Whose Responsibility are Green Investments?
At last: EPA announces danger to human life
The Environmental Protection Agency (EPA) has now confirmed that scientific evidence clearly shows that greenhouse gases “threaten the public health and welfare of the American people”. The EPA has identified the main pollutant as “carbon dioxide from burning fossil fuels” and called for a reduction in these emissions to be enacted by Congress or the White House.
Many call the timing of this announcement political due to the upcoming international conference on climate change. Environmentalists, however, seem thrilled with the timing because it shows a commitment on the part of the U.S. to step-up pollution control efforts either with or without the help of Congress.
A history of token responses
The United States has long been criticized by the rest of the world for putting its economy ahead of environmental responsibility. Many nations have condemned U.S. environmental legislation as being far too little and far too slow to make any real impact. Big business lobbies, especially the oil industry, have argued that too strong an environmental agenda would cripple many businesses. Given the latest health findings, however, and given that the auto industry already lies crippled, this argument seems to have lost some of its sway.
The connection between a green environment and the green in our wallets
Actually, the connection between money and values has been around for a long time. According to Investopedia, ancient cultures including the Jewish culture, have long promoted investing in companies that promote values that match their religious beliefs and avoiding businesses with that promote values counter to their religious teachings.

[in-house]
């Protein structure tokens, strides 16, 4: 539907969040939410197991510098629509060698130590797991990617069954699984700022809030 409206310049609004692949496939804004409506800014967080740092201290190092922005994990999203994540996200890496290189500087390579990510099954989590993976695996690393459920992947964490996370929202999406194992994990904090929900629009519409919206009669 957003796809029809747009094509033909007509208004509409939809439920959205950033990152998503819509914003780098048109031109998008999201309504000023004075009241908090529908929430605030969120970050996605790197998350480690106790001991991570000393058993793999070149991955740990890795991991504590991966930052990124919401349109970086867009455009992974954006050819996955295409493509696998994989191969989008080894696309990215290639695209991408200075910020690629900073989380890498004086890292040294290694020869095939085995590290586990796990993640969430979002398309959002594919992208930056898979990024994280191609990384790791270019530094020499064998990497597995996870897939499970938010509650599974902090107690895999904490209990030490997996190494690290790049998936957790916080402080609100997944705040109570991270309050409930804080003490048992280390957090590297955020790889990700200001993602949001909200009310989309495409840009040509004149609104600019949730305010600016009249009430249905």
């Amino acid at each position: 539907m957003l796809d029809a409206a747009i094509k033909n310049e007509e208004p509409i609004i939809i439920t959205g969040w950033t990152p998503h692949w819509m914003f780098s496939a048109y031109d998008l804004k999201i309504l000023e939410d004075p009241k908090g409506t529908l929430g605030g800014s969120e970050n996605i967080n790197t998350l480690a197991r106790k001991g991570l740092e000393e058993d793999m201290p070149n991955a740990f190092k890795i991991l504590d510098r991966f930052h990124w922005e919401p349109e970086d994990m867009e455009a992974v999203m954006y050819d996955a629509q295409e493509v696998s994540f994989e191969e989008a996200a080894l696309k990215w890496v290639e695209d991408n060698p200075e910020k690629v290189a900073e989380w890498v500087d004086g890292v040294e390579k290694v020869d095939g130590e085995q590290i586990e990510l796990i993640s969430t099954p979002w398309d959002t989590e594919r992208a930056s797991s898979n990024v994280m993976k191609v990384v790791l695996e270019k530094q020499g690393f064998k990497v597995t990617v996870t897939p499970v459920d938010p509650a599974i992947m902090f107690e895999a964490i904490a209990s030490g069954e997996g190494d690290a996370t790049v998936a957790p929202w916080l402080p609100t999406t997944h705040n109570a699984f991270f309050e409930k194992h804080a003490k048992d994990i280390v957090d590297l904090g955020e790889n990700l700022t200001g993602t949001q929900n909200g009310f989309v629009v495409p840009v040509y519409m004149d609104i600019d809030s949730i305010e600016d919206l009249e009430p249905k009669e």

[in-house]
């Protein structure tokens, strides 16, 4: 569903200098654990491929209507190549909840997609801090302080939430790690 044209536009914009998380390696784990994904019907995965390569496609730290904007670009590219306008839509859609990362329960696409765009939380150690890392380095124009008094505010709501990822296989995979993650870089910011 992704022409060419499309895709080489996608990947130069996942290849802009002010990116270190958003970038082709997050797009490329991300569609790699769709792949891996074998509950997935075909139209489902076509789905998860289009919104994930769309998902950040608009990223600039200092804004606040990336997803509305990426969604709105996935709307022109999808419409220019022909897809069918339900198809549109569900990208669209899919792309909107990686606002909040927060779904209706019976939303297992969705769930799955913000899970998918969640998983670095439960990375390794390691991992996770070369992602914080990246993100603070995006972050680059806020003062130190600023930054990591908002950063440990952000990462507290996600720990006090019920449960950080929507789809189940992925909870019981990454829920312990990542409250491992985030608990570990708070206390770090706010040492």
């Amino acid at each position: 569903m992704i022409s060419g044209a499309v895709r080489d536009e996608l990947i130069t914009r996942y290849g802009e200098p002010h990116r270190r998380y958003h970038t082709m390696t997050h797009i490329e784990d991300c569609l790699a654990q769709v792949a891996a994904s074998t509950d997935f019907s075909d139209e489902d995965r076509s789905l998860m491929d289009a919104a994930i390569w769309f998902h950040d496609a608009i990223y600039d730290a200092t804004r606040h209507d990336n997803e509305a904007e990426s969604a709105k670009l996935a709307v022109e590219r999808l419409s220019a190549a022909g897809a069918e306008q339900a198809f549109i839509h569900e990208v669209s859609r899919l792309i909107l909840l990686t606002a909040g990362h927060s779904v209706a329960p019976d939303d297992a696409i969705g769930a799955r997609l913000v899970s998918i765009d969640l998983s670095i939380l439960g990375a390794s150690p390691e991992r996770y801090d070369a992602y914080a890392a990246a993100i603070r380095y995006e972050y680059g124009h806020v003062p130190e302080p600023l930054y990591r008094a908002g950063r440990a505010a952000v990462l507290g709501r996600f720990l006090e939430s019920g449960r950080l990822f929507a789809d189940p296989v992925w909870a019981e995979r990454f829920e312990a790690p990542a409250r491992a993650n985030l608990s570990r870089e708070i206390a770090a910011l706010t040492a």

Here in the United States, the Quakers have long promoted a sense of moral stewardship by asking believers to patronize companies aligned with their beliefs. According to the Institute of Socially Responsible Investing (SRI), beginning in the 1970s, this value-based investment style has come to characterize the “buy green” movement in the U.S.
What’s in it for us?
What’s in it for us may very well be our continued existence. The concept of “green” business has moved from the fringe to center stage, and the green advertisements of major companies demonstrate a growing belief that economic health, human health, and environmental responsibility are all intertwined. Johnson and Johnson brags in a recent commercial that one of their power plants is powered by emissions from a garbage dump. IBM boasts of its cooler and more environmentally friendly servers. The list of green-conscious companies is growing by the day.
What is in it for you?
As an individual investor, a new layer of research must be added to our usual investment criteria. In addition to all the balance sheet issues, investors need to also analyze how the companies they’re considering buying into are positioned with regard to environmental issues. Will these companies hold up well to public scrutiny? Will they do well with existing and proposed environmental legislation? By investing in companies with environmentally sound practices, you will be investing in a healthier and cleaner future as well as greater financial returns.